If you’re a parent, grandparent, teacher or caregiver of a school-age kiddo, I guarantee I know what’s on your mind right now: what are schools doing this fall?
For us personally, we have about a week until we find out what our Olentangy schools will be like in the fall. The governor and state health department aren’t helping much – they gave a few generic guidelines, but are leaving the details up to Ohio’s 600 local school districts.
All the parents I know are in a tizzy because a hybrid schooling model, which seems to be the clearest way to keep kids, staff and faculty safe(r) from the virus, is also the hardest on solo and dual-career parents. It will cause never-before seen levels of difficulty for those who have to juggle jobs, childcare and home schooling.
Because of that, there is a very vocal contingent within our district fighting hard to make it known that they want schools open and “back to normal” in August. The trouble with that perspective is that with this virus, nothing is “normal” – and it very likely never will be again, whether people want to believe that or not.
We know that Columbus City Schools is recommending a hybrid or “blended learning” approach with students in school half the time, then doing remote or home-based learning the other half. They were the first to announce a plan, even before Governor DeWine shared the state’s guidelines.
Upper Arlington schools is reportedly leaving it up to parents to choose either full-time at school OR full-time remote learning, based on what they feel is safest and best for their kids and their situation. Worthington schools put out a well-written blog post explaining the rationale behind their three possible scenarios, but have yet to decide which they’re going with.
Our German daughter is back at school already in her country, and her school went with a one week on, one week at home learning approach. It seems that schools all over the world are dealing with the same decision: how best to provide education safely in the time of Covid-19. There are no easy answers.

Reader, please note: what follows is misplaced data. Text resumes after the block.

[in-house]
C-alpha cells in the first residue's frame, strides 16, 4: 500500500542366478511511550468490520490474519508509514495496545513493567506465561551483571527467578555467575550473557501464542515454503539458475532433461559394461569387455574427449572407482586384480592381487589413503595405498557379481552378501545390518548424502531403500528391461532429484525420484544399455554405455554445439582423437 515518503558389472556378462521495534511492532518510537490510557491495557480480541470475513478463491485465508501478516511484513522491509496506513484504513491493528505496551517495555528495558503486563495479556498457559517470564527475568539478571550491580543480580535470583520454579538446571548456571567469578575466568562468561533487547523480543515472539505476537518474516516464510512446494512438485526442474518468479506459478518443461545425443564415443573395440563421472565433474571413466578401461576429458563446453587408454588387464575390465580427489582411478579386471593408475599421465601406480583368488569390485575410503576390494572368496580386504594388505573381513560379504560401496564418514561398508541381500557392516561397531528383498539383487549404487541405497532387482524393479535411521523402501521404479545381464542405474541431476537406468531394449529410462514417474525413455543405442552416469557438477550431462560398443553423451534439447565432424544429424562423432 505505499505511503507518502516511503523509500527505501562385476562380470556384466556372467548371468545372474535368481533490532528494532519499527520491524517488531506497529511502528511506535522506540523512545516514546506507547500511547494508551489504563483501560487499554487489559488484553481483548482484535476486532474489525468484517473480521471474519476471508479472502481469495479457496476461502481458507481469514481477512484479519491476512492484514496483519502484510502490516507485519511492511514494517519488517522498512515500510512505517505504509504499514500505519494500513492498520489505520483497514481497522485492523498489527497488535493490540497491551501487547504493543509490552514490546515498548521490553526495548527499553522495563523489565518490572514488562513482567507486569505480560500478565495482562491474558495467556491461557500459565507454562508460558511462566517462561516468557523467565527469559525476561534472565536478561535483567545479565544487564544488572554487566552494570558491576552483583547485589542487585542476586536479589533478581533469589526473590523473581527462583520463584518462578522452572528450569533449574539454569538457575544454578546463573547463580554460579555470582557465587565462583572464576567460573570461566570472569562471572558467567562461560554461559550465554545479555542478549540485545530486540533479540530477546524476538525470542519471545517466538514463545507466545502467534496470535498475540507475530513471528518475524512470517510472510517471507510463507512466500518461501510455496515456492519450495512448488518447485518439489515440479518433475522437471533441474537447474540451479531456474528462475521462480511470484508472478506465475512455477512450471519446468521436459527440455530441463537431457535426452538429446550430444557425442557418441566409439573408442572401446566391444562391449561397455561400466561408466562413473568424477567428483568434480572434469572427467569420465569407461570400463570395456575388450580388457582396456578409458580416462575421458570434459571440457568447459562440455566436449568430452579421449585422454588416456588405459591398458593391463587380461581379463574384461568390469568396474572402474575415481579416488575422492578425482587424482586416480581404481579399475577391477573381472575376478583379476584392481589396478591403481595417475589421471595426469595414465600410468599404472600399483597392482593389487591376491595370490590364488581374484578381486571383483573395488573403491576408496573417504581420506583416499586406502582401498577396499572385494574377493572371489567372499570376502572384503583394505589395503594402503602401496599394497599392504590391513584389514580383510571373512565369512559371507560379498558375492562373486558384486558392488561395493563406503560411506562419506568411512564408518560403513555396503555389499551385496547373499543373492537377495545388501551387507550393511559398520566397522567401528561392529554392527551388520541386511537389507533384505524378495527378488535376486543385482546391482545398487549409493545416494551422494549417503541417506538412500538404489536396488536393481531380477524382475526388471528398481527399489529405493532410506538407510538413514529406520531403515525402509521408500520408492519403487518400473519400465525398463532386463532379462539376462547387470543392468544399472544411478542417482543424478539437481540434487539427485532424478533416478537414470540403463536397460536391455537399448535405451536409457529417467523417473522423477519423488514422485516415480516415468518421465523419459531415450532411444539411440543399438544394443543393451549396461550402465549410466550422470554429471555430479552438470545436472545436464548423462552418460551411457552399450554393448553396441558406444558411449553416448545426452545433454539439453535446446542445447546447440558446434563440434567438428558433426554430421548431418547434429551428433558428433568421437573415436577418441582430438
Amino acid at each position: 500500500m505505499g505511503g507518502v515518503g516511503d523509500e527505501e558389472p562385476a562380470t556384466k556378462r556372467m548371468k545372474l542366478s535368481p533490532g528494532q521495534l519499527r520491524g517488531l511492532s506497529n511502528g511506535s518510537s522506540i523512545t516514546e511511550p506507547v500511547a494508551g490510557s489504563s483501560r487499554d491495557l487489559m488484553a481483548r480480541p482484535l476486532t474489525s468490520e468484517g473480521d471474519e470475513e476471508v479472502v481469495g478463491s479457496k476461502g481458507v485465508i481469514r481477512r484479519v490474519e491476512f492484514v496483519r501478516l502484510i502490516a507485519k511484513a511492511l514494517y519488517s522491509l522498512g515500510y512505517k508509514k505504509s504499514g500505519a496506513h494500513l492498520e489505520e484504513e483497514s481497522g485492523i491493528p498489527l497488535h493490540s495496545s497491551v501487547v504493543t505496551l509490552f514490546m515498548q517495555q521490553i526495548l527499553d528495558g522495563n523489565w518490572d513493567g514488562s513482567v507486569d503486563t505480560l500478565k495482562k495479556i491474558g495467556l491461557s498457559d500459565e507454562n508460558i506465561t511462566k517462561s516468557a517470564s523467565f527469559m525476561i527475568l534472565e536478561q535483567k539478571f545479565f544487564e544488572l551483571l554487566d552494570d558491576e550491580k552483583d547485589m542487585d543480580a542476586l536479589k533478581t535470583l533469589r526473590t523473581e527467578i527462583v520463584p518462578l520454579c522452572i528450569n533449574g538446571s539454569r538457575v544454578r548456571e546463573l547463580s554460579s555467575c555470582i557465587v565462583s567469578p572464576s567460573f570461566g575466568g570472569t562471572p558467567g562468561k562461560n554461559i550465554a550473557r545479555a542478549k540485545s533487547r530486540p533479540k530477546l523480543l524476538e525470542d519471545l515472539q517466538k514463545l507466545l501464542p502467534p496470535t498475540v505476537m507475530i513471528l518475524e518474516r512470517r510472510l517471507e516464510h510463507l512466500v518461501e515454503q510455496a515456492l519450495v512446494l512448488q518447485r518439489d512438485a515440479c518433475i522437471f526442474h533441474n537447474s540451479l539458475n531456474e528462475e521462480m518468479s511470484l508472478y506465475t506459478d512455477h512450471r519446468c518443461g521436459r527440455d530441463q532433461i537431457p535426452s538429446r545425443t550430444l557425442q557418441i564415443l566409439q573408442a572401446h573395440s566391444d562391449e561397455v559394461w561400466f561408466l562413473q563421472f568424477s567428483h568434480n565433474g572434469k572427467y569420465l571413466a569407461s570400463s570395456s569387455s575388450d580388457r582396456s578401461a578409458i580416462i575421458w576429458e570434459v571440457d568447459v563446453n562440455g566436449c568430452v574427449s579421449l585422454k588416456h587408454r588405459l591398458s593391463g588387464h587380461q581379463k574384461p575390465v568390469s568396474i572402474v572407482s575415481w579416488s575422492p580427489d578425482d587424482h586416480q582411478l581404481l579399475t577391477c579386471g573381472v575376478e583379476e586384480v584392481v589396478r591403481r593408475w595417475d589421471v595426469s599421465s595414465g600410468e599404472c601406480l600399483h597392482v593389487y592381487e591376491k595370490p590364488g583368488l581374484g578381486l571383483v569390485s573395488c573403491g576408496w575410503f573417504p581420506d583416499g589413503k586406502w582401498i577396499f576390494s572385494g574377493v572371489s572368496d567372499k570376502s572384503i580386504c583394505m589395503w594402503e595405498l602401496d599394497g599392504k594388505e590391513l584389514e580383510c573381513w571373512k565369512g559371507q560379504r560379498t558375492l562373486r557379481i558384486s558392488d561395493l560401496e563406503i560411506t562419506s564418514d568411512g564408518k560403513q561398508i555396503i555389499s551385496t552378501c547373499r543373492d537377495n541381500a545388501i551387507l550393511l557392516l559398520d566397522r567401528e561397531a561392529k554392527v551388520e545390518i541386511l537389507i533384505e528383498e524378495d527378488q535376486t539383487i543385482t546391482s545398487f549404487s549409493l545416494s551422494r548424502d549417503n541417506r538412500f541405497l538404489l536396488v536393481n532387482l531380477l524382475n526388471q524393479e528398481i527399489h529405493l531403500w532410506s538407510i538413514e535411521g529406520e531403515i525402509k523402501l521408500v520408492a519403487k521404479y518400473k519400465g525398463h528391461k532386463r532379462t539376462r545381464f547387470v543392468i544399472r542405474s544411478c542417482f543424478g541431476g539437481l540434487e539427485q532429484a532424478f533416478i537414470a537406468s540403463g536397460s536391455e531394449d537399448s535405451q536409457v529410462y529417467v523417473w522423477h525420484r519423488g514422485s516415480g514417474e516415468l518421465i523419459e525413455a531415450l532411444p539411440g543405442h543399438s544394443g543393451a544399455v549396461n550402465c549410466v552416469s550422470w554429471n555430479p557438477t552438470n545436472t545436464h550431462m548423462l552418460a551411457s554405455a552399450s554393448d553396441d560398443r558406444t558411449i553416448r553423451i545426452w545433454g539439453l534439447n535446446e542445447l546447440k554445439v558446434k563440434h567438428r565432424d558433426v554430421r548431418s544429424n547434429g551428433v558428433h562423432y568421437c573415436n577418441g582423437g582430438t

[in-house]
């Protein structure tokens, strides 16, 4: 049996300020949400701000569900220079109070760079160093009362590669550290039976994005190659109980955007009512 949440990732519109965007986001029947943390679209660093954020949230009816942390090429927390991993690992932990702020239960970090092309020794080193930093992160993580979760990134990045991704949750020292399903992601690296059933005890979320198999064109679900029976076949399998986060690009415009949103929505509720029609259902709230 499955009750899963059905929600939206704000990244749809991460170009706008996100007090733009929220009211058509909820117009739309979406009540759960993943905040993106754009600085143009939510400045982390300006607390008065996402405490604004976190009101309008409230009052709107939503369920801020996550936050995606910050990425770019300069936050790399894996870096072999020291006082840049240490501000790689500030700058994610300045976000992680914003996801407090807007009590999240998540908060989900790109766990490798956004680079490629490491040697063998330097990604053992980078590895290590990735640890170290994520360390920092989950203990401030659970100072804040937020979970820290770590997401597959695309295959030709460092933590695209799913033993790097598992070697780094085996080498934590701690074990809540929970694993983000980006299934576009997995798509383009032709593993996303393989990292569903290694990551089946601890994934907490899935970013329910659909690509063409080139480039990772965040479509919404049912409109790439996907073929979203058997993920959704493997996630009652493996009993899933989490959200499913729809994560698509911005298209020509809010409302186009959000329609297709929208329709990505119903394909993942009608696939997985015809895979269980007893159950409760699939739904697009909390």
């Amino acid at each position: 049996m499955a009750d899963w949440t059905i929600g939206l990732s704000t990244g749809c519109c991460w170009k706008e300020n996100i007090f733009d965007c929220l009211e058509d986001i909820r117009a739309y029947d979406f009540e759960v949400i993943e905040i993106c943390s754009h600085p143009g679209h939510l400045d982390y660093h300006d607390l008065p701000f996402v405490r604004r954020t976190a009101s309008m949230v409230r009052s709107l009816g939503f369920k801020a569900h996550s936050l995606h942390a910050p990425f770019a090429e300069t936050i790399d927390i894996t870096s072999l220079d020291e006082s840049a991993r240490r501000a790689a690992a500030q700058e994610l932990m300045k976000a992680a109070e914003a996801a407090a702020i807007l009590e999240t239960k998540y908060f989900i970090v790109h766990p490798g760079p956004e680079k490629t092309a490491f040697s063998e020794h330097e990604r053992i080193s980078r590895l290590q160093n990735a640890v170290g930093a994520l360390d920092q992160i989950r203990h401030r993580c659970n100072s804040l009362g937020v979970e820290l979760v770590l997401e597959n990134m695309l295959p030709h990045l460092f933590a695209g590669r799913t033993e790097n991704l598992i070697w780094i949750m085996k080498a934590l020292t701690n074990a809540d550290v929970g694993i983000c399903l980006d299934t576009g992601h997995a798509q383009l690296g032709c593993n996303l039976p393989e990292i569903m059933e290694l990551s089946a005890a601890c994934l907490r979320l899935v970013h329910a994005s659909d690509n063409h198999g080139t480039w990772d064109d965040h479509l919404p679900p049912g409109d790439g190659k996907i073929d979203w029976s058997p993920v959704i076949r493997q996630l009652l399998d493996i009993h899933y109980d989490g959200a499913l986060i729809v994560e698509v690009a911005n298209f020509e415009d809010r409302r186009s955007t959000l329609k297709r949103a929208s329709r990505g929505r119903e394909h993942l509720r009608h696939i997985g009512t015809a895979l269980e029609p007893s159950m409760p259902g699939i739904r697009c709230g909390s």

What do the kids think?
In light of all the swirling options and opinions about what’s best for our kids this August, I went straight to a key stakeholder to find out her take. Yep, that’s right, I interviewed our 10 year old daughter. She’s smart, has her own opinions and offers valid rationale to back up her views. Unlike some adults!
If you’d like to see the full interview, I posted it on Facebook – and it’s worth a watch. Bottom line, Zoe prefers the hybrid learning approach and hopes for 2-3 days a week at school and the other days at home for remote learning.
She says that she’s less stressed and more relaxed on her school days at home, but that she misses her teachers and friends a lot so she’d like to be at the school at least a couple of days a week.
I think that sounds like an ideal scenario for the kids too, other than the stress it places on parents to find childcare and/or help with home schooling in between grown-up jobs and other responsibilities.
Interestingly, the ideal approach Zoe describes for her schooling is almost identical to the way I prefer to work: several days a week in an office with peers and teammates, and a couple of days at home to focus and really get stuff done. I guess the apple doesn’t fall far from the tree in this case!
We will find out our fates – and what the coming school year looks like – on July 13. When do you find out about yours, and what’s your prediction? As always, I’d love to hear from you in the comments or over on Facebook.